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Poor Sleep in Children

Night-Time Waking in Children – Two Causes Directly Related to Dentistry

Sleep is paramount for children. It aids in growth of not only the body, but of the brain. However, about 69 percent of children 10 and under experience some type of sleep problem, according to the National Sleep Foundation’s (NSF) 2004 Sleep in America poll. Here, we take a closer look at night-time waking and two causes that are related to dentistry.


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Headaches. A recent Polish study of 284 kindergarten and school-aged children reports that kids who suffered from headaches were more likely to suffer from frequent night wakings (Zarowski et al 2007). Similar results have been reported for kids in the United States (Long et al 2010) and Italy (Carotenuto et al 2005). It’s not clear if the headaches are causing the sleep problems, or the sleep problems are causing the headaches. Either way, it’s a good idea to have your child’s headaches investigated by a physician.

Snoring and other forms of sleep-disordered breathing. Sleep disordered breathing (SDB) includes snoring, loud breathing, troubled breathing and interrupted breathing (apnea) during sleep. SDB can restrict the oxygen supply to a child’s brain and cause serious health problems. It is also associated with poor sleep quality, nighttime crying, daytime sleepiness, attention problems, hyperactivity, and frequent night wakings (e.g., Fukumizu et al 2005; Hiscock et al 2007; Shur-Fen Gau 2006).

Common symptoms include a child who finds it difficult to wake up in the morning, or feels tired easily within a few hours after waking, or complaints of difficulty falling asleep, or complaints of headaches or even show venous pooling (large dark eye bags) below the eyes.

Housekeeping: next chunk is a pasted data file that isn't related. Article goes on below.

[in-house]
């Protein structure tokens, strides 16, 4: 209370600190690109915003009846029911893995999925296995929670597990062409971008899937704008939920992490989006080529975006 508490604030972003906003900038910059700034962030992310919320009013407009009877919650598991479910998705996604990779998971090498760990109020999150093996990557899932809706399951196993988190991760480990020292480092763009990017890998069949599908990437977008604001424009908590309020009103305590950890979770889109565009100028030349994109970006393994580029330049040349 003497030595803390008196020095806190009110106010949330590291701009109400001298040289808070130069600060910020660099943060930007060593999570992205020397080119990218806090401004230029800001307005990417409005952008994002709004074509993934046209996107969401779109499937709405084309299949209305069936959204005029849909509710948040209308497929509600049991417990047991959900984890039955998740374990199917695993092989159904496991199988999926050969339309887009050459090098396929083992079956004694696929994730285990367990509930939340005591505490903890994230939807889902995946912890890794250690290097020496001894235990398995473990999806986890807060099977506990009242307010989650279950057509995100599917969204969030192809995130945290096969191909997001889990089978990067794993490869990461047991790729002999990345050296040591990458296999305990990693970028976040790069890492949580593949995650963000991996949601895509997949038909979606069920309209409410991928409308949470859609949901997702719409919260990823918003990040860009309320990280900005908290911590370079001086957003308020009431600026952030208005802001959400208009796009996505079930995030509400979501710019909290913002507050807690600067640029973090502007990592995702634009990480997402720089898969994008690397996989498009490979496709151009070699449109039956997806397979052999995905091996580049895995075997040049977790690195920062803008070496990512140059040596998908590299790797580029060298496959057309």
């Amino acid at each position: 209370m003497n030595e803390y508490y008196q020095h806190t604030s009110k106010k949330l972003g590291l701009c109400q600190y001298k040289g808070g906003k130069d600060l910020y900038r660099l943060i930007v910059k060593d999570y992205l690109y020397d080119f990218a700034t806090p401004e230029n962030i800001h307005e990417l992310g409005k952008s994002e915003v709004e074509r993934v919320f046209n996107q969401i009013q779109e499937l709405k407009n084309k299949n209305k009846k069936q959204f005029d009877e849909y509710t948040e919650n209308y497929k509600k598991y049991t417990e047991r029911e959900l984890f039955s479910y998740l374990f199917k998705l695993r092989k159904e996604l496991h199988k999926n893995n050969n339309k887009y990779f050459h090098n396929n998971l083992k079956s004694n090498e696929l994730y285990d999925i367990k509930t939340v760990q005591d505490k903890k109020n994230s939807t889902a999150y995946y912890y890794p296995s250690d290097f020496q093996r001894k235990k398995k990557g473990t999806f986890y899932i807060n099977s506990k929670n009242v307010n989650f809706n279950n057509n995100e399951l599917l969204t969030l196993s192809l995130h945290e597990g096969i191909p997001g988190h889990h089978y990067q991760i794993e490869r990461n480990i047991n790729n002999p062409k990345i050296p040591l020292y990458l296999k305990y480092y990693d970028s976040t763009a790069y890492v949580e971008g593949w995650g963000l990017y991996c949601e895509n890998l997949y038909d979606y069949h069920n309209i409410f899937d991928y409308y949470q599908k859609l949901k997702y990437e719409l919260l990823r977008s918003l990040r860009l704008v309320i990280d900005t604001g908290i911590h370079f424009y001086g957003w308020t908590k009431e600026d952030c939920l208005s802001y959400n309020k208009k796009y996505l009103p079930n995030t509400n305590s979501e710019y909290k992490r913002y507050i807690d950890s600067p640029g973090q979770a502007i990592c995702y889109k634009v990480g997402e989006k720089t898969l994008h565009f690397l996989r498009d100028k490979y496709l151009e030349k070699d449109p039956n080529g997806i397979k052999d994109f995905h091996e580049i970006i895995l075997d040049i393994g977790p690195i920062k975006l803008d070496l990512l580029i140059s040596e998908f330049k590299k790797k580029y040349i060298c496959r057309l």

The problem can lie anywhere along the airway system: the nose, the tonsils, or the airway.

A blocked nose makes it difficult for children to breathe through their nose – forcing them to take shallower breathers through their mouth. This can be acute i.e. common cold or flu, or chronic in which the child is constantly mouth-breathing. A dentist might look for signs in the mouth that points to chronic mouth-breathing e.g. dry mouth, small arch with crowded teeth, high palate, toothwear.

Enlarged tonsils can also restrict the opening of the airway. Tonsils, or adenoids, play a role in protecting the body from respiratory or gastrointestinal infections. However, their location above the throat means that when it is enlarged (either naturally, or in the case of an infection), it will restrict the size of the airway. This can give rise to difficulty in breathing.

The airway itself might give rise to snoring or other forms of sleep-disordered breathing. When lying down flat on the bed, gravity acts on the airway, causing the airway to collapse a little more than when standing upright. The tongue will also fall back during sleep, restricting the opening of the airway. Imagine a child with a narrow arch and crowded teeth – the tongue now has to fall back even more to fit comfortably in the mouth.

Fortunately, the intervention of the dentist may be able to correct a few of these abnormalities. The dentist will usually work in close association with physicians, naturopaths and radiologists in identifying the problem and finding suitable means to solve it.

If you think your child has problems sleeping, or if you know someone who does (it does not have to be a child even!), we, at Image Dental, are ready to help! Drop us a line or call 08-93643996 for more information.


http://www.sleepforkids.org/html/problems.html
http://www.parentingscience.com/night-wakings.html

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